The federal government has approved plans from 34 states, Georgia among them, and Puerto Rico that detail how those locations will roll out their part of an ambitious national electric vehicle charging network.
The approval means $900 million in National Electric Vehicle Infrastructure (NEVI) funding will start flowing to states under the huge infrastructure law to create a national fast-charging network for electric vehicles. Building out a reliable and convenient network is critical to spur more adoption of the technology, which is itself key to reducing greenhouse emissions that cause global warming.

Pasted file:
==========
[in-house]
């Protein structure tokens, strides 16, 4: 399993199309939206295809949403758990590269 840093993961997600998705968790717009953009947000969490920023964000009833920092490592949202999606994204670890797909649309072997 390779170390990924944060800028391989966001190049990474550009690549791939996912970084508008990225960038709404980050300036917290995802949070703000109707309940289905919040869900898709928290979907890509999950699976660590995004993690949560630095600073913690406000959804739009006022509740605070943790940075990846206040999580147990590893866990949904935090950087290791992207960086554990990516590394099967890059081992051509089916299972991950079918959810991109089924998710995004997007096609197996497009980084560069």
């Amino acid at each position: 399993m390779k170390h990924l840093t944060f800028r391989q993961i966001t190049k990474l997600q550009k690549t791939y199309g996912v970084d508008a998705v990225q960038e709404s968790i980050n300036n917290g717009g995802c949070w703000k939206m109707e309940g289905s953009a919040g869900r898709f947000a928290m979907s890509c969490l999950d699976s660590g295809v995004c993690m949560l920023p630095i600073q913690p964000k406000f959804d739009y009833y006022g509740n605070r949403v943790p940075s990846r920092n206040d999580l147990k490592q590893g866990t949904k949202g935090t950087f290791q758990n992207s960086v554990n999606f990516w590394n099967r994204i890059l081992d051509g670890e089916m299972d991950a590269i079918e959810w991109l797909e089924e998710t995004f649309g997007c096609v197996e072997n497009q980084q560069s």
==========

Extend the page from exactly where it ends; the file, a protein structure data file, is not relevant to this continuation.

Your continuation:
In practical terms, it means residents in some of those states could see more charging stations start popping up along major travel corridors as early as next summer. The government's goal is ultimately installing 500,000 chargers across America and building a network of fast-charging stations across 53,000 miles of freeways from coast to coast.
Experts say the federal dollars should kickstart more involvement from the private sector to fill in the gaps for EV charging across the U.S. Last year, electric cars were about 5% of new vehicle sales in the U.S. and made up about 0.9% of all vehicles in the nation.
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